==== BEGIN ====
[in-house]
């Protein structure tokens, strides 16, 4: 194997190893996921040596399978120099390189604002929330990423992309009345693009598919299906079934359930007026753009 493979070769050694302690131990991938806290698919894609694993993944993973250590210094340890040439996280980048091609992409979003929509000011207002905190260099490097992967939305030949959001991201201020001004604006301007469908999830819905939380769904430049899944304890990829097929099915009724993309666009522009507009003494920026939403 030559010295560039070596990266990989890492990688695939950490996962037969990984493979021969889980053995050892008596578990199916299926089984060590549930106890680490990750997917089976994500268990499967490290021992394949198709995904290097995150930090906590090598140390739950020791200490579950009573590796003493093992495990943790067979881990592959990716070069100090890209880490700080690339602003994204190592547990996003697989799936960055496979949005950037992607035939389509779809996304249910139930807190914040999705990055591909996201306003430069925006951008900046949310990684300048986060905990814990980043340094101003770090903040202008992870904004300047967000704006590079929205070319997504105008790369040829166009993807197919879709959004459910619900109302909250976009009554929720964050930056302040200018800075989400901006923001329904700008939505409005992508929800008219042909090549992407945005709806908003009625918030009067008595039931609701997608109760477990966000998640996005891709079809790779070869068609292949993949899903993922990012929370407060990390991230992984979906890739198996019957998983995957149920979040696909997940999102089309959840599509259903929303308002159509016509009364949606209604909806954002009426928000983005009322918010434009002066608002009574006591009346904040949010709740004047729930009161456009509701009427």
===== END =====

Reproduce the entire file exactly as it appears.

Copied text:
[in-house]
């Protein structure tokens, strides 16, 4: 194997190893996921040596399978120099390189604002929330990423992309009345693009598919299906079934359930007026753009 493979070769050694302690131990991938806290698919894609694993993944993973250590210094340890040439996280980048091609992409979003929509000011207002905190260099490097992967939305030949959001991201201020001004604006301007469908999830819905939380769904430049899944304890990829097929099915009724993309666009522009507009003494920026939403 030559010295560039070596990266990989890492990688695939950490996962037969990984493979021969889980053995050892008596578990199916299926089984060590549930106890680490990750997917089976994500268990499967490290021992394949198709995904290097995150930090906590090598140390739950020791200490579950009573590796003493093992495990943790067979881990592959990716070069100090890209880490700080690339602003994204190592547990996003697989799936960055496979949005950037992607035939389509779809996304249910139930807190914040999705990055591909996201306003430069925006951008900046949310990684300048986060905990814990980043340094101003770090903040202008992870904004300047967000704006590079929205070319997504105008790369040829166009993807197919879709959004459910619900109302909250976009009554929720964050930056302040200018800075989400901006923001329904700008939505409005992508929800008219042909090549992407945005709806908003009625918030009067008595039931609701997608109760477990966000998640996005891709079809790779070869068609292949993949899903993922990012929370407060990390991230992984979906890739198996019957998983995957149920979040696909997940999102089309959840599509259903929303308002159509016509009364949606209604909806954002009426928000983005009322918010434009002066608002009574006591009346904040949010709740004047729930009161456009509701009427």